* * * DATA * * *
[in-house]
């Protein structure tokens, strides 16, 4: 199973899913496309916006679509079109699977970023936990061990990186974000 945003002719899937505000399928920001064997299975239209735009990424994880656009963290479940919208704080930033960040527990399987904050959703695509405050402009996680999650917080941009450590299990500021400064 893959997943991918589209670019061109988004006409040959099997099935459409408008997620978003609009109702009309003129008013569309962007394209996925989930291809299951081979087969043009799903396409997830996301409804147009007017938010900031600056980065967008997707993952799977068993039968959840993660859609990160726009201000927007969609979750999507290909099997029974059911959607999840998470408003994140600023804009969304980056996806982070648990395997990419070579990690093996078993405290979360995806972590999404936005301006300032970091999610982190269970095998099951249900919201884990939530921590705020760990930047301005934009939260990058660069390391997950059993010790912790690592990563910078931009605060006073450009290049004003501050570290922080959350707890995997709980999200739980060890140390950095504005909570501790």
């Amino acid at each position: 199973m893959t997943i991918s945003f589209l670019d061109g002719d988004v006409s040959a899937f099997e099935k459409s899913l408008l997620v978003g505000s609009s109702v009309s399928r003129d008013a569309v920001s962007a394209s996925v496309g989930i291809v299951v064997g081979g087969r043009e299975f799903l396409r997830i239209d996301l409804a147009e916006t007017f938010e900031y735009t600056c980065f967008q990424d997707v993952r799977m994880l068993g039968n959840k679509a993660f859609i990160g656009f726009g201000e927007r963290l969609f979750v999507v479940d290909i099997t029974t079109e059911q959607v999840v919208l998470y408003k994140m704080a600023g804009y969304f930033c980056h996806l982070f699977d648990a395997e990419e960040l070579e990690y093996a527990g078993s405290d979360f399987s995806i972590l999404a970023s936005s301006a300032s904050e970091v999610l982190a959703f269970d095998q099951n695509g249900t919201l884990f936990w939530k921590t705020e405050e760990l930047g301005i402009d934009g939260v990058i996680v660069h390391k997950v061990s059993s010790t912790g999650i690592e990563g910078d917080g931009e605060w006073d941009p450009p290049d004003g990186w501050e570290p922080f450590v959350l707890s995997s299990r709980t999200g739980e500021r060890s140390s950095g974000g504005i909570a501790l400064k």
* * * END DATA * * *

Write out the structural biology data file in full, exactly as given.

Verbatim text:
[in-house]
């Protein structure tokens, strides 16, 4: 199973899913496309916006679509079109699977970023936990061990990186974000 945003002719899937505000399928920001064997299975239209735009990424994880656009963290479940919208704080930033960040527990399987904050959703695509405050402009996680999650917080941009450590299990500021400064 893959997943991918589209670019061109988004006409040959099997099935459409408008997620978003609009109702009309003129008013569309962007394209996925989930291809299951081979087969043009799903396409997830996301409804147009007017938010900031600056980065967008997707993952799977068993039968959840993660859609990160726009201000927007969609979750999507290909099997029974059911959607999840998470408003994140600023804009969304980056996806982070648990395997990419070579990690093996078993405290979360995806972590999404936005301006300032970091999610982190269970095998099951249900919201884990939530921590705020760990930047301005934009939260990058660069390391997950059993010790912790690592990563910078931009605060006073450009290049004003501050570290922080959350707890995997709980999200739980060890140390950095504005909570501790």
């Amino acid at each position: 199973m893959t997943i991918s945003f589209l670019d061109g002719d988004v006409s040959a899937f099997e099935k459409s899913l408008l997620v978003g505000s609009s109702v009309s399928r003129d008013a569309v920001s962007a394209s996925v496309g989930i291809v299951v064997g081979g087969r043009e299975f799903l396409r997830i239209d996301l409804a147009e916006t007017f938010e900031y735009t600056c980065f967008q990424d997707v993952r799977m994880l068993g039968n959840k679509a993660f859609i990160g656009f726009g201000e927007r963290l969609f979750v999507v479940d290909i099997t029974t079109e059911q959607v999840v919208l998470y408003k994140m704080a600023g804009y969304f930033c980056h996806l982070f699977d648990a395997e990419e960040l070579e990690y093996a527990g078993s405290d979360f399987s995806i972590l999404a970023s936005s301006a300032s904050e970091v999610l982190a959703f269970d095998q099951n695509g249900t919201l884990f936990w939530k921590t705020e405050e760990l930047g301005i402009d934009g939260v990058i996680v660069h390391k997950v061990s059993s010790t912790g999650i690592e990563g910078d917080g931009e605060w006073d941009p450009p290049d004003g990186w501050e570290p922080f450590v959350l707890s995997s299990r709980t999200g739980e500021r060890s140390s950095g974000g504005i909570a501790l400064k």